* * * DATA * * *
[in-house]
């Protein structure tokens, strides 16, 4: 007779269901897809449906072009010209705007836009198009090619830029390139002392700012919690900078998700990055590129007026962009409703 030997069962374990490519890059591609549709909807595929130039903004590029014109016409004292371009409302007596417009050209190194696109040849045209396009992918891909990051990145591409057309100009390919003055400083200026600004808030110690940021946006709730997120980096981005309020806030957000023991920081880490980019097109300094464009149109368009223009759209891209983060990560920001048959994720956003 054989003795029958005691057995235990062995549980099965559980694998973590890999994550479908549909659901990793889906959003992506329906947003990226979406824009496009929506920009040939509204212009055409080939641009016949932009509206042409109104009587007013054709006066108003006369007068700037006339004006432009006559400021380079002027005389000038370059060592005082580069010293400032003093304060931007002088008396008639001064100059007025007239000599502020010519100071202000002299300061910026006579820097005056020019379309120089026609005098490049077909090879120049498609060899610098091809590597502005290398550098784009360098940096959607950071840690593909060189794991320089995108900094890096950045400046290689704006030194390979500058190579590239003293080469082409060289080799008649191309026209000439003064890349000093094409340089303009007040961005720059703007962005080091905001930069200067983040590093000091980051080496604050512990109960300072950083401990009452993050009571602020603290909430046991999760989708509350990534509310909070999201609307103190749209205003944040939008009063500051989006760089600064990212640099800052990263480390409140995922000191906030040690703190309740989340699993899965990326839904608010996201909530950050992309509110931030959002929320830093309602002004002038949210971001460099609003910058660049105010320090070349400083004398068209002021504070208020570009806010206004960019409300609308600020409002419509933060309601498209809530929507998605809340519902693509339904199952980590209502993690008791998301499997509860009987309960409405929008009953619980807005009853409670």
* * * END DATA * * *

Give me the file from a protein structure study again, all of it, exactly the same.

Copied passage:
[in-house]
């Protein structure tokens, strides 16, 4: 007779269901897809449906072009010209705007836009198009090619830029390139002392700012919690900078998700990055590129007026962009409703 030997069962374990490519890059591609549709909807595929130039903004590029014109016409004292371009409302007596417009050209190194696109040849045209396009992918891909990051990145591409057309100009390919003055400083200026600004808030110690940021946006709730997120980096981005309020806030957000023991920081880490980019097109300094464009149109368009223009759209891209983060990560920001048959994720956003 054989003795029958005691057995235990062995549980099965559980694998973590890999994550479908549909659901990793889906959003992506329906947003990226979406824009496009929506920009040939509204212009055409080939641009016949932009509206042409109104009587007013054709006066108003006369007068700037006339004006432009006559400021380079002027005389000038370059060592005082580069010293400032003093304060931007002088008396008639001064100059007025007239000599502020010519100071202000002299300061910026006579820097005056020019379309120089026609005098490049077909090879120049498609060899610098091809590597502005290398550098784009360098940096959607950071840690593909060189794991320089995108900094890096950045400046290689704006030194390979500058190579590239003293080469082409060289080799008649191309026209000439003064890349000093094409340089303009007040961005720059703007962005080091905001930069200067983040590093000091980051080496604050512990109960300072950083401990009452993050009571602020603290909430046991999760989708509350990534509310909070999201609307103190749209205003944040939008009063500051989006760089600064990212640099800052990263480390409140995922000191906030040690703190309740989340699993899965990326839904608010996201909530950050992309509110931030959002929320830093309602002004002038949210971001460099609003910058660049105010320090070349400083004398068209002021504070208020570009806010206004960019409300609308600020409002419509933060309601498209809530929507998605809340519902693509339904199952980590209502993690008791998301499997509860009987309960409405929008009953619980807005009853409670």